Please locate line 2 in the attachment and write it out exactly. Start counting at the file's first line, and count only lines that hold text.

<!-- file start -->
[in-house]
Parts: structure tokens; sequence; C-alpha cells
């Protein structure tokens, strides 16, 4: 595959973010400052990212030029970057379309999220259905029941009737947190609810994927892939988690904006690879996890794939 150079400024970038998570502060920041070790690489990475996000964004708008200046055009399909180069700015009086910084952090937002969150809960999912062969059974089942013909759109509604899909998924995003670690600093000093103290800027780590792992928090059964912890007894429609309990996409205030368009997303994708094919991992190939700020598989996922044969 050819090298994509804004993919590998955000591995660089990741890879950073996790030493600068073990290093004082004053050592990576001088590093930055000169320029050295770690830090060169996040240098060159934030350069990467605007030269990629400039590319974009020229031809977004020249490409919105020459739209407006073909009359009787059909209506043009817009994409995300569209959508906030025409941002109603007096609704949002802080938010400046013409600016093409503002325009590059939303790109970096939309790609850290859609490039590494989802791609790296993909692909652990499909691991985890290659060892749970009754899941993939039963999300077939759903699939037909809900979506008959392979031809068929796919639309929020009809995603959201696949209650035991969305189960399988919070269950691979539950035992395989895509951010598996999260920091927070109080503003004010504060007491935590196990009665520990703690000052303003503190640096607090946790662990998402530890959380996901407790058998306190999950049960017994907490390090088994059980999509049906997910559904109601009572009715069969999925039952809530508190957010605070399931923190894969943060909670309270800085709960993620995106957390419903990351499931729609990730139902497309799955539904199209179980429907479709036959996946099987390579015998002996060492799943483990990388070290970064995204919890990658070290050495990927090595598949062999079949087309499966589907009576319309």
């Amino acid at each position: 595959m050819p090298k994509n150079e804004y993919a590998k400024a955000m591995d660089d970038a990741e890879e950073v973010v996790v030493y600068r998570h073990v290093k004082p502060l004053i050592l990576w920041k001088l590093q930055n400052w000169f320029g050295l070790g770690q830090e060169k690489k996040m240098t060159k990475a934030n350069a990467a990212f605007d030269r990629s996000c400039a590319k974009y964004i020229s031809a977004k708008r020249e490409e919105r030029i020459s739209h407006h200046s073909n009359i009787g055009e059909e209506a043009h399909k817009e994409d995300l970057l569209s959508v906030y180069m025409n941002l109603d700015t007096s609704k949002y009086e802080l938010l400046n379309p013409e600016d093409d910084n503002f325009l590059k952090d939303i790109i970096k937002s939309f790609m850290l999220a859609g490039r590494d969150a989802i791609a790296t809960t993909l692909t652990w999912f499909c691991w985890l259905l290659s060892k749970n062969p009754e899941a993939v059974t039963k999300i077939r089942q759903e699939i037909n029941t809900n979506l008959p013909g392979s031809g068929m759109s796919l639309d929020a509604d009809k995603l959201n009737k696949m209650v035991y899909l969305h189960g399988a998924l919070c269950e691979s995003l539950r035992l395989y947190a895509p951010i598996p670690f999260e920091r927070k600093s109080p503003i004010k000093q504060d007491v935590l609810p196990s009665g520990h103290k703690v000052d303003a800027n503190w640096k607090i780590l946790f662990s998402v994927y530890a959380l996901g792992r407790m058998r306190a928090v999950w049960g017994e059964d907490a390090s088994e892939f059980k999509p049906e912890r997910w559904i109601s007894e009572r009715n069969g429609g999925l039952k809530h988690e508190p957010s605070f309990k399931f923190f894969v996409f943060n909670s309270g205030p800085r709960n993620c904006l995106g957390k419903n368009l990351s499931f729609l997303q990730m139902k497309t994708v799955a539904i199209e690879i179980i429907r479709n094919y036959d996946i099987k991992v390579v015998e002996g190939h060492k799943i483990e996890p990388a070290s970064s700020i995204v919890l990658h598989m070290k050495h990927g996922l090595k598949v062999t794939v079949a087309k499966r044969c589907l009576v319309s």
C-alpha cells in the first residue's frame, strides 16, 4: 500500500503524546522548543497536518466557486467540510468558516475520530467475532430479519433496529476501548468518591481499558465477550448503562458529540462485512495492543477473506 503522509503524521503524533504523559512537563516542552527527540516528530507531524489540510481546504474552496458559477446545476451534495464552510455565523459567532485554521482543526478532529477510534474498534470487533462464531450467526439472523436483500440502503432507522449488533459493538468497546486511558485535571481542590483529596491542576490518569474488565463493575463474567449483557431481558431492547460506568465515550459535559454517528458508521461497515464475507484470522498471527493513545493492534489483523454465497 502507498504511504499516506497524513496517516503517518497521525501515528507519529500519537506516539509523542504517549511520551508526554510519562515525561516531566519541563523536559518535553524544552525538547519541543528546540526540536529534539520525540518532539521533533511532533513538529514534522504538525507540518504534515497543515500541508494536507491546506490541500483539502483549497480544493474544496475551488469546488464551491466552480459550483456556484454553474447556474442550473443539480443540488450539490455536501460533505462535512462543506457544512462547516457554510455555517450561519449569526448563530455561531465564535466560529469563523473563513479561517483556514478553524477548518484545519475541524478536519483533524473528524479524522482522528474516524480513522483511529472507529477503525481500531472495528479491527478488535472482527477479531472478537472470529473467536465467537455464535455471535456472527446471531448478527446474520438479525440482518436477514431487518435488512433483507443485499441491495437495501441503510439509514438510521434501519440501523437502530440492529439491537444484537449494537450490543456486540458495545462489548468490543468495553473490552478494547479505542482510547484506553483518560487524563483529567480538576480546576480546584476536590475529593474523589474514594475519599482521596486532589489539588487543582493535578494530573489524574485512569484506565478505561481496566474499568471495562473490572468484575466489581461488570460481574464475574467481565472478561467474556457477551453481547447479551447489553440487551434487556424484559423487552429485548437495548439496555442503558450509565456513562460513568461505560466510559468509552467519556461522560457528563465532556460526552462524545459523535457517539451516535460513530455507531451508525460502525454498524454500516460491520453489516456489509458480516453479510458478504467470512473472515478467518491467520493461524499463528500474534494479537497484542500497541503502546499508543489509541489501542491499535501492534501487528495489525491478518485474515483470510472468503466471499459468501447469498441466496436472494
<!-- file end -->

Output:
Parts: structure tokens; sequence; C-alpha cells